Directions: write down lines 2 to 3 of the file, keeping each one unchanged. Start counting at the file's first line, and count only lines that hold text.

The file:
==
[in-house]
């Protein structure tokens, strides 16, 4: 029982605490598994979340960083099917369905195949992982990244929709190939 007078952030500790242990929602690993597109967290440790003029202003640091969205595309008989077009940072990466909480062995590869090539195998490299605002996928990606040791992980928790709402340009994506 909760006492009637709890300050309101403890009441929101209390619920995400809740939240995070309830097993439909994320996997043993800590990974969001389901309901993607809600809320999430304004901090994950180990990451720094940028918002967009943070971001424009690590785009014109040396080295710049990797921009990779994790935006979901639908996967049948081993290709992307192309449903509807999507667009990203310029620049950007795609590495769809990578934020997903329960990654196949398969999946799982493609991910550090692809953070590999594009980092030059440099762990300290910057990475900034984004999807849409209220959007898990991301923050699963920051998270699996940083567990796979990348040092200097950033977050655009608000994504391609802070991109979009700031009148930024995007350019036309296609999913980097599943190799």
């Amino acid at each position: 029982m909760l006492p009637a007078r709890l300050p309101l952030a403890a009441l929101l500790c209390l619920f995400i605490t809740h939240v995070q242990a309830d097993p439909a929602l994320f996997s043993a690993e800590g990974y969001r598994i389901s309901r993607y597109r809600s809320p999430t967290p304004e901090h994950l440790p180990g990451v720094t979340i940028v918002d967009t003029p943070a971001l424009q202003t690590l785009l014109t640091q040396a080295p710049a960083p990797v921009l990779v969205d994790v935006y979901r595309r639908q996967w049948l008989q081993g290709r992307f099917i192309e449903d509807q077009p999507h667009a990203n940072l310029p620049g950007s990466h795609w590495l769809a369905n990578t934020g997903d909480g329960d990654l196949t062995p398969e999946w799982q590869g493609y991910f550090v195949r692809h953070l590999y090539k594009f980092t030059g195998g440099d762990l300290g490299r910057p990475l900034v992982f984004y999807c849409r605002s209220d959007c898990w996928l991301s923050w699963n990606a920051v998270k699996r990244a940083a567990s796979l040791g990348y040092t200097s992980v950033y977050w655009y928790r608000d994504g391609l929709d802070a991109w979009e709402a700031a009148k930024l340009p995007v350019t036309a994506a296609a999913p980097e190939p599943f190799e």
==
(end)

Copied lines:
């Protein structure tokens, strides 16, 4: 029982605490598994979340960083099917369905195949992982990244929709190939 007078952030500790242990929602690993597109967290440790003029202003640091969205595309008989077009940072990466909480062995590869090539195998490299605002996928990606040791992980928790709402340009994506 909760006492009637709890300050309101403890009441929101209390619920995400809740939240995070309830097993439909994320996997043993800590990974969001389901309901993607809600809320999430304004901090994950180990990451720094940028918002967009943070971001424009690590785009014109040396080295710049990797921009990779994790935006979901639908996967049948081993290709992307192309449903509807999507667009990203310029620049950007795609590495769809990578934020997903329960990654196949398969999946799982493609991910550090692809953070590999594009980092030059440099762990300290910057990475900034984004999807849409209220959007898990991301923050699963920051998270699996940083567990796979990348040092200097950033977050655009608000994504391609802070991109979009700031009148930024995007350019036309296609999913980097599943190799």
């Amino acid at each position: 029982m909760l006492p009637a007078r709890l300050p309101l952030a403890a009441l929101l500790c209390l619920f995400i605490t809740h939240v995070q242990a309830d097993p439909a929602l994320f996997s043993a690993e800590g990974y969001r598994i389901s309901r993607y597109r809600s809320p999430t967290p304004e901090h994950l440790p180990g990451v720094t979340i940028v918002d967009t003029p943070a971001l424009q202003t690590l785009l014109t640091q040396a080295p710049a960083p990797v921009l990779v969205d994790v935006y979901r595309r639908q996967w049948l008989q081993g290709r992307f099917i192309e449903d509807q077009p999507h667009a990203n940072l310029p620049g950007s990466h795609w590495l769809a369905n990578t934020g997903d909480g329960d990654l196949t062995p398969e999946w799982q590869g493609y991910f550090v195949r692809h953070l590999y090539k594009f980092t030059g195998g440099d762990l300290g490299r910057p990475l900034v992982f984004y999807c849409r605002s209220d959007c898990w996928l991301s923050w699963n990606a920051v998270k699996r990244a940083a567990s796979l040791g990348y040092t200097s992980v950033y977050w655009y928790r608000d994504g391609l929709d802070a991109w979009e709402a700031a009148k930024l340009p995007v350019t036309a994506a296609a999913p980097e190939p599943f190799e």